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BLOG: Is there a future for health at EU level?

Might we see the end of DG SANTE?

Many in the Brussels arena fear for the future end of the Directorate General for Health and Food Safety (DG SANTE) in favour of a broader ‘health in all policies’ approach. The turmoil seems to originate from rumours caused and amplified by a wary communication and mixed signals from EU officials on health policies.

 

Would we miss DG SANTE?

DG SANTE find its origins in the “mad cow disease” crisis in 1996. This caused on-going reorganisation of scientific advice and food safety policy-making and led to a centralisation of all health issues. Twenty years later, these reorganisations seem to be unfinished and tend more towards a decentralisation of health issues. The main question is what would be the consequences for health in Europe and how any devaluation can be countered. Civil society organizations are already reacting to a possible end of DG SANTE and will soon be launching an awareness campaign, including discussions with European institutions and Member States. 

 

Putting health on the agenda

The positive impact of DG SANTE on health issues mainly lies in its coordinating role. DG SANTE ensures that health topics are well represented in European cooperation programmes such as the European Reference Networks or research funding such as H2020. Furthermore the 15-year-old EU Health programme, although a small budget in EU terms (about € 100 million a year), financially supports many health NGOs. By guaranteeing their independence of opinion, this programme creates a great instrument to empower civil society and maintain a balanced approach when it comes to policy issues relevant for patients and healthcare in Europe.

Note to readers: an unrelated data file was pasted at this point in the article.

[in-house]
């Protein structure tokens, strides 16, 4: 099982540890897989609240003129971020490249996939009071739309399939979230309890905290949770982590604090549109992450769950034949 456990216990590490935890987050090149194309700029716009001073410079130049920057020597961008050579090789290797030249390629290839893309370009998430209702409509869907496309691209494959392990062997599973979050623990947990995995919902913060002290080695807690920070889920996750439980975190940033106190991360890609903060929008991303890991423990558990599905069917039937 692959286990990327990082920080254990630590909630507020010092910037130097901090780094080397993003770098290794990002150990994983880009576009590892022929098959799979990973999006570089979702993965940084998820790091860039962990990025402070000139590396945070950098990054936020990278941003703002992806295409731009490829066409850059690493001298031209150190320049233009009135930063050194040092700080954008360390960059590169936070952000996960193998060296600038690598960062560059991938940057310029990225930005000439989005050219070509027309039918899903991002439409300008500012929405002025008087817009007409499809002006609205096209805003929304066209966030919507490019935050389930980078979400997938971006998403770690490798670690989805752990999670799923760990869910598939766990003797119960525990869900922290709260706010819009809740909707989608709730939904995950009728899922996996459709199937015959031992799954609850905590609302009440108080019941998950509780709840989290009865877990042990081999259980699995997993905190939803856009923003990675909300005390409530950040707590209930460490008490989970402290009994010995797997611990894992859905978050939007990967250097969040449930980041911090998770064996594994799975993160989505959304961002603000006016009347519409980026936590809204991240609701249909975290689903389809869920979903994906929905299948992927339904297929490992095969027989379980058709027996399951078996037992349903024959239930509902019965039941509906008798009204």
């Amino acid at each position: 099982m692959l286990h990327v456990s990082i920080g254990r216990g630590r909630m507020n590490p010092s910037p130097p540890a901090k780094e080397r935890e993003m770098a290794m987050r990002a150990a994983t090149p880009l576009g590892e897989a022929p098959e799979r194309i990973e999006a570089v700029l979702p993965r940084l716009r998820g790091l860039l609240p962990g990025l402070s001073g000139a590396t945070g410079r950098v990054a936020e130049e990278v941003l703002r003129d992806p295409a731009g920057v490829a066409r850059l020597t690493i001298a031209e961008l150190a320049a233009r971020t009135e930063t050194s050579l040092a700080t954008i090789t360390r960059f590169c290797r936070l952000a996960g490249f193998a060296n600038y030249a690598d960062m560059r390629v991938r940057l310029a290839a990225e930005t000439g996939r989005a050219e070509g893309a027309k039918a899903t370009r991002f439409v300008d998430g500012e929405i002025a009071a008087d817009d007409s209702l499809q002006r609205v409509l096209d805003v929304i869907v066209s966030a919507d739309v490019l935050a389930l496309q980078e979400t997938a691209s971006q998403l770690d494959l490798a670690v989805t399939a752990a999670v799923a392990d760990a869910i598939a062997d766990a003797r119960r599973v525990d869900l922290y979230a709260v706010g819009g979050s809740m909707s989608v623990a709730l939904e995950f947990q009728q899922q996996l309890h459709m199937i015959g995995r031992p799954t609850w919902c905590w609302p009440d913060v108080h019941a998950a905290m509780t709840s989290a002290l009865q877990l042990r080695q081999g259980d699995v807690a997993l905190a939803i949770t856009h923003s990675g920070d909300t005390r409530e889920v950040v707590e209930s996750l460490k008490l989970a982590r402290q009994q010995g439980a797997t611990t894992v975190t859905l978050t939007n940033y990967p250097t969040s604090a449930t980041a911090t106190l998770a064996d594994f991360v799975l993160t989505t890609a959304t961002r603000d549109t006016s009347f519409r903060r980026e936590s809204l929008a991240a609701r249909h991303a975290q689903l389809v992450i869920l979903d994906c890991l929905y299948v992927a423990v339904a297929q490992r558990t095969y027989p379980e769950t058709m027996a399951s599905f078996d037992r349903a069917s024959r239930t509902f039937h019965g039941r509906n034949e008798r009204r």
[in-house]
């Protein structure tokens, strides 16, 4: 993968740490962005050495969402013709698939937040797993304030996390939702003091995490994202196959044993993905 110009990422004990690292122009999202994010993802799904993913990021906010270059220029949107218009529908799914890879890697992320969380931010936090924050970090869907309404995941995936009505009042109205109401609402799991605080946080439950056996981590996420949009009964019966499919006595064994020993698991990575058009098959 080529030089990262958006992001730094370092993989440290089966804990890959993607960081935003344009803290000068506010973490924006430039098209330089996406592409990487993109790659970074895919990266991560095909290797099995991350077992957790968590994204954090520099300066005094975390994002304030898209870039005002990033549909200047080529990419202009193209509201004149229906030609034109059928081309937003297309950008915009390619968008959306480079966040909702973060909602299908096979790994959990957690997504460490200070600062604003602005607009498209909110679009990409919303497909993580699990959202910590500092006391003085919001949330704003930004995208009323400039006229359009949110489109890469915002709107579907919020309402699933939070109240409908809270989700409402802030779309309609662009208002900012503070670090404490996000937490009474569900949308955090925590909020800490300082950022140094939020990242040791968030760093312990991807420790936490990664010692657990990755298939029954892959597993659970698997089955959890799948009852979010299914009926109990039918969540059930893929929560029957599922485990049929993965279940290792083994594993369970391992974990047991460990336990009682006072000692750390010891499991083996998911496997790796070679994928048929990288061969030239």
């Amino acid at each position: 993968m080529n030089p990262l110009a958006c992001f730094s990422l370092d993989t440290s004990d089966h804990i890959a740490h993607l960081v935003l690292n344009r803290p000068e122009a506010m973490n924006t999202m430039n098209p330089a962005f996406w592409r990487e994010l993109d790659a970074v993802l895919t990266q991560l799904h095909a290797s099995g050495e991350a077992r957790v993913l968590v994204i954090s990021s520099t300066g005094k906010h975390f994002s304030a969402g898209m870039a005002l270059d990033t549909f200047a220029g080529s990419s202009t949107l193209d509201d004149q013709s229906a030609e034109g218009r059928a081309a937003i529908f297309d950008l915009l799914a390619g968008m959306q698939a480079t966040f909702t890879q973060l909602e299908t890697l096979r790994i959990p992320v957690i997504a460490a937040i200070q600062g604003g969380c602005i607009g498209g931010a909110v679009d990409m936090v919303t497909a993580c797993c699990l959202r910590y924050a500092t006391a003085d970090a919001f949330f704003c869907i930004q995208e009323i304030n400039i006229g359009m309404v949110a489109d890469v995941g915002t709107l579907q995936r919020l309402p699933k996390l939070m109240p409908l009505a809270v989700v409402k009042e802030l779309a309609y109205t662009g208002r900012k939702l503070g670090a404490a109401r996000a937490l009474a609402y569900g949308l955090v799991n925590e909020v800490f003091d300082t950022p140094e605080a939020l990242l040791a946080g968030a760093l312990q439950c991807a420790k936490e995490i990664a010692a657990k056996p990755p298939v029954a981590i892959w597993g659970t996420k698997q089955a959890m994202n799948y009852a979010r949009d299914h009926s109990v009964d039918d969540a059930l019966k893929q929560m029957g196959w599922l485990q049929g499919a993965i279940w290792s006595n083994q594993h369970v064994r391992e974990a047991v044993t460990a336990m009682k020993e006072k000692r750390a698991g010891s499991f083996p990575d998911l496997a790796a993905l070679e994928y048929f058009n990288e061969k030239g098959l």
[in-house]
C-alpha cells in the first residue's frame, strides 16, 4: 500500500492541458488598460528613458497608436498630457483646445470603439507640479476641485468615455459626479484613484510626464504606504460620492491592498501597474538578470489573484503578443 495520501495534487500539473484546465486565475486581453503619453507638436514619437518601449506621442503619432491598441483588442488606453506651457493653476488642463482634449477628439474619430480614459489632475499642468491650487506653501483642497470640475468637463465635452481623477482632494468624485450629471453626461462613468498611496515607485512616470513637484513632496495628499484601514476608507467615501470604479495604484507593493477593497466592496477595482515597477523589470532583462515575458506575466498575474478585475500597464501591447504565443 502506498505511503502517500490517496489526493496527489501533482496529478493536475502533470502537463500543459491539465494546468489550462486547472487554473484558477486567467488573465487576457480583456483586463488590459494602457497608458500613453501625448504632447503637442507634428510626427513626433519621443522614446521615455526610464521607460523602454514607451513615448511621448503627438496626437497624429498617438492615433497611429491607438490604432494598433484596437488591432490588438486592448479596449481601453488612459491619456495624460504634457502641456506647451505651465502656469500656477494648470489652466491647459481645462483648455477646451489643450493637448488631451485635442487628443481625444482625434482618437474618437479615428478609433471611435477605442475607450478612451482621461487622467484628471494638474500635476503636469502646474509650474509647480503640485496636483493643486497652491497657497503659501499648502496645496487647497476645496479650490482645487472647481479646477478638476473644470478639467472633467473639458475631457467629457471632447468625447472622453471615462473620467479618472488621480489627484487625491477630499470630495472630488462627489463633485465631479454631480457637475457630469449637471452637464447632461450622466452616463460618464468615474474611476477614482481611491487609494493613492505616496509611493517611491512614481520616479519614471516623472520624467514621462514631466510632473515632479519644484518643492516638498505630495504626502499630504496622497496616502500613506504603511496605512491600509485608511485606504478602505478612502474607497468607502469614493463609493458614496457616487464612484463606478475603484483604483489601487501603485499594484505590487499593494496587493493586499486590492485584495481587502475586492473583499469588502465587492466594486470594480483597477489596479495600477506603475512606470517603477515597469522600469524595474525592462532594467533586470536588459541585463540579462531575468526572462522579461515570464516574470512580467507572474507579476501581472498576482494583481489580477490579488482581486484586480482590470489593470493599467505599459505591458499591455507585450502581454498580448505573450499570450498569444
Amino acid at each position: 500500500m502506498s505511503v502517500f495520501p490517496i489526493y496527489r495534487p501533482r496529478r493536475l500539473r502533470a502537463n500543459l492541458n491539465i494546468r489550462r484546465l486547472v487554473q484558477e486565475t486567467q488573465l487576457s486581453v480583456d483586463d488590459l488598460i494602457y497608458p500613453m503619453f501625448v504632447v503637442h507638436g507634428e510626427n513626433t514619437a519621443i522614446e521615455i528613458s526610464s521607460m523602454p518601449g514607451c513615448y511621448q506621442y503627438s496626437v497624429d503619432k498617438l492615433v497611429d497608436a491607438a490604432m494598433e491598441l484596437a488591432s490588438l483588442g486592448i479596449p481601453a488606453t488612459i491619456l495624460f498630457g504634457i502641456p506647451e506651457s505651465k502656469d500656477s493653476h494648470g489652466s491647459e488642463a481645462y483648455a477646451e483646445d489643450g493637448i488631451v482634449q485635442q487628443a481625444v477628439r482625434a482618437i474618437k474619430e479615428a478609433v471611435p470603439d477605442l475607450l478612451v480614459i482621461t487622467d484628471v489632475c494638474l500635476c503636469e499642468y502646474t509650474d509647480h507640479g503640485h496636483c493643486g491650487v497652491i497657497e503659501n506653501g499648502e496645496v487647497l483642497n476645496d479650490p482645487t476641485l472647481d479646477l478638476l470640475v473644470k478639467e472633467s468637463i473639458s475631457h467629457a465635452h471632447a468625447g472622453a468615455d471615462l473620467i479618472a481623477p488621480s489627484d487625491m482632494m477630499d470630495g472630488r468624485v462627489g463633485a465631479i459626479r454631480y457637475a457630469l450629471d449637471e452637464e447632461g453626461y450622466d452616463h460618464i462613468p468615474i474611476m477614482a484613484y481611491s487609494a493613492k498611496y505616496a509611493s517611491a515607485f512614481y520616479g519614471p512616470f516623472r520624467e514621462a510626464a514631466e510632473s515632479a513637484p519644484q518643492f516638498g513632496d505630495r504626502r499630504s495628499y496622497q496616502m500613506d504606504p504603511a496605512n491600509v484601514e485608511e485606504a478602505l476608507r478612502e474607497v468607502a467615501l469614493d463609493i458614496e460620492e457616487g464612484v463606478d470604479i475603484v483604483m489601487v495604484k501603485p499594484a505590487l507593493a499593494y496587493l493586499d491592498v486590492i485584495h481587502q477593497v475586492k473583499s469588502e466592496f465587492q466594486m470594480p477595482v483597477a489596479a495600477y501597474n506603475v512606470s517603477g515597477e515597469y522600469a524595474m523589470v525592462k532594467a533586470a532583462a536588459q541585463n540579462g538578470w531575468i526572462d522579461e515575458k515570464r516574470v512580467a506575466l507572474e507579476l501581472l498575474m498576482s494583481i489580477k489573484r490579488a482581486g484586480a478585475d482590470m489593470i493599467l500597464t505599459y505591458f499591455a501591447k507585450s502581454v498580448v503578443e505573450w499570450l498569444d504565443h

What would the consequences be if these health policies are also transferred to another Directorate? Schuttelaar & Partners recently carried out a regulatory audit on obesity, a health issue that would benefit very much from cross sectorial initiatives. Initiatives that are under the lead of another directorate, such as the EU school milk programme of DG AGRI, set health only as a secondary objective.

 

Lack of mandate hinders impact

Independently from the EU structure for health policies, we should question how the EU mandate for health policies can become more effective? Nowadays, the EU Member States do not want to give up their responsibility for formulating and implementing health policy and delivering healthcare services. However, many health issues such as ageing population, increased chronic diseases and antimicrobial resistance are cross-border and demand for a common approach.